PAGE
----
The next step in the company’s movement towards being more sustainable involved us wanting to be able to offer greater incentives to the Mosaac Team with regards to cleaner energy sources. As advisers, we are aware that we contribute a significant amount of carbon emissions due to the mileage that our advisers do over the year, so any way that we can incentivise advisers to reduce this is a benefit in our eyes!
We initially looked at launching an EV salary sacrifice scheme last year, but we needed a guinea pig who was willing to test it for us, and I drew the short straw. My existing lease didn’t finish until April 2022, so we decided to look at it closer to that time.
Unfortunately, we left it too long, as we didn’t account for the 6 month lead times on most new cars due to the computer chip shortage! So I was left with little option but to go for a Tesla Model Y (which I didn’t complain about!)
In case you aren’t aware of the benefits of the EV salary sacrifice scheme, here is a quick overview:
The company takes out the lease on behalf of the employee, and therefore pays the lease from the employee’s gross salary (ie. Before Tax and National Insurance)
This results in a much cheaper net cost to the employee for the lease.
Although this can be done on any vehicle lease, use of a company car is a “Taxable Benefit” (referred to as a “Benefit in Kind”)
However, on Electric Vehicles, the P11D value for calculating the tax rate is just 2% in the 2022/23 tax year, compared to up to 37% on high polluting vehicles! This makes the cost for using such a benefit extremely low by comparison.
I have now had my car for just over a month (as Tesla delivered early on their target date), and we’ve learned a lot about this scheme and how it works. In particular, it’s not all positives; here are some of the drawbacks that the scheme providers probably don’t tell you:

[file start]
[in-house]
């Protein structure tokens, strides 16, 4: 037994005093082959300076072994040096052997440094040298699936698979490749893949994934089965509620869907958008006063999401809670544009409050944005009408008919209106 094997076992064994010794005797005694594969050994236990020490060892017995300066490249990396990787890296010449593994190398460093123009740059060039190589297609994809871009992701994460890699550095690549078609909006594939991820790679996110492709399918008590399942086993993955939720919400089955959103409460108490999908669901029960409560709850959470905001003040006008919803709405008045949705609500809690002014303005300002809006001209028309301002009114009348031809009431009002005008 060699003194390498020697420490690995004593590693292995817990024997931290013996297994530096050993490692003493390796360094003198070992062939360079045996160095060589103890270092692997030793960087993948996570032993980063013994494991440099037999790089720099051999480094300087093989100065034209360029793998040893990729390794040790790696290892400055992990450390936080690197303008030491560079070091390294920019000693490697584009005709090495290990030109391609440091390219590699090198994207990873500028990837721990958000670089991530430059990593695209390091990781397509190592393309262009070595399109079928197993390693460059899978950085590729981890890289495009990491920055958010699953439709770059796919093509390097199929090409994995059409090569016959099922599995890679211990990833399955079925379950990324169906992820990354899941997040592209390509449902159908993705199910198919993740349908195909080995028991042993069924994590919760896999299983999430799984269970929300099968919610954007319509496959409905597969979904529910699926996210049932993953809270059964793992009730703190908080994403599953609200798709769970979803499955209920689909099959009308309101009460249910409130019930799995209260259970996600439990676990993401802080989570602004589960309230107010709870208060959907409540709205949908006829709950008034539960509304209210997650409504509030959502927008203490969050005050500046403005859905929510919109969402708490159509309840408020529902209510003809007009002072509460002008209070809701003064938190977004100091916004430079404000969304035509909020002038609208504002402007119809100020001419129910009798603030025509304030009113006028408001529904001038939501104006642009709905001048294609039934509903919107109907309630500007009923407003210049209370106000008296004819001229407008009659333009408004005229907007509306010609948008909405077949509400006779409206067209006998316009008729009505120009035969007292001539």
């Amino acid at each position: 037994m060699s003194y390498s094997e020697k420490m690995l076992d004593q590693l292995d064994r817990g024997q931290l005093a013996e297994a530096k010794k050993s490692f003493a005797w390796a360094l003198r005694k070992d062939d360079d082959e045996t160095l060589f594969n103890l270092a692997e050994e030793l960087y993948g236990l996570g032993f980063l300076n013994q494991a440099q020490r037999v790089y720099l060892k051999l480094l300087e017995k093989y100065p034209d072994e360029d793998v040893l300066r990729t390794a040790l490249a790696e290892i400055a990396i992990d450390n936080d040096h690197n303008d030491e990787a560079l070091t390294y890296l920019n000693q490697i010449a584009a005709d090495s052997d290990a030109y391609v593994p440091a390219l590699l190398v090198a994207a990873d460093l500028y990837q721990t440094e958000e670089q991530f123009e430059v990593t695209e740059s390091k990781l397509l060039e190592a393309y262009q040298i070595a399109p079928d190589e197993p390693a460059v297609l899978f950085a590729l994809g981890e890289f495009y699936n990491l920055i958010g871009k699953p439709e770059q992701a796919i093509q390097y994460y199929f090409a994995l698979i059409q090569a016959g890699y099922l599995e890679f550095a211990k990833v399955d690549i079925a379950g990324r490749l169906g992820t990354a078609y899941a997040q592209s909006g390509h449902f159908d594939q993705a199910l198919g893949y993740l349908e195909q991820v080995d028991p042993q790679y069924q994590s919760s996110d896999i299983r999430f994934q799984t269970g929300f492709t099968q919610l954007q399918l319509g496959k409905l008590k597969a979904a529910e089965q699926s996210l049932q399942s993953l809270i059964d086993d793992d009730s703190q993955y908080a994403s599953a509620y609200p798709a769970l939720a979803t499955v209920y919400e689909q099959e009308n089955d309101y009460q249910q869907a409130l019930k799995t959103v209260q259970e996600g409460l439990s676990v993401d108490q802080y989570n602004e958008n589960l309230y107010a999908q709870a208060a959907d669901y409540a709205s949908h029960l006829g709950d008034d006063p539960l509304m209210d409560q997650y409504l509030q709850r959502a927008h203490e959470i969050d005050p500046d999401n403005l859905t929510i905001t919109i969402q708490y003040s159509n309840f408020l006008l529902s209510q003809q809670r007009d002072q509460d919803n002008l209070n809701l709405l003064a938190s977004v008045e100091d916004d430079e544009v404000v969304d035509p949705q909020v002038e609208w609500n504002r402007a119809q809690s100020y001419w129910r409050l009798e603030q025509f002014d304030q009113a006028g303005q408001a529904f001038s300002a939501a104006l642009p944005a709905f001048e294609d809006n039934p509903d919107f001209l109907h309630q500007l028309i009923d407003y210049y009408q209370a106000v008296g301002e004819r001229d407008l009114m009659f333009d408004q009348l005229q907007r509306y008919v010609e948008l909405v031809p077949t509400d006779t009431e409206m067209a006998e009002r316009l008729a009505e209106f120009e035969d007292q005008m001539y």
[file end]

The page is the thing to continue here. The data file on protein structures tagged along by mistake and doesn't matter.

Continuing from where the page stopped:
The employee will need to decide how to insure the vehicle. You can get Business Insurance and again opt for the company to pay for it from the gross salary, but Business Insurance is usually more expensive than getting personal insurance, and personal insurance is more difficult to obtain, as you will need to find an insurer that is willing to insure you for a car that you are not the Registered Keeper of (the Registered Keeper will either be your company or the lease company). This was probably the most difficult part for me, as there were very few providers that would offer this!
The car counts as a company vehicle (even though the employee pays for the insurance), so if you claim tax relief on mileage from HMRC, this is done on a much lower rate. For comparison:
The standard rate for your own car or a car you have leased personally is 45p for the first 10,000 business miles and 25p for each business mile after the threshold of 10,000 miles.
For electric company cars, the HMRC advisory fuel rate is just 4p per mile.
The car is a company lease, so if the employee leaves during the term, the company is still liable for the cost of the lease. This can be mitigated by taking out an additional insurance policy with the lease that will pay the termination fees if an employee leaves during the term, but this is an additional cost that the employee doesn’t incur if they simply take out a personal lease.
The lease companies ask for an “Initial Lease” of at least 1 month. What we didn’t realise was that they meant 1 month PLUS your first month, so the first month you end up paying a double hit, which threw all of our careful calculations out of the window straight away!
Overall though we’d rate the pilot of the scheme a success; the positives still outweigh the negatives, and I am happy with my lease. We’re really pleased that we’ve made one more step towards a cleaner company fleet, and we hope more of the team will be able to join me in the future!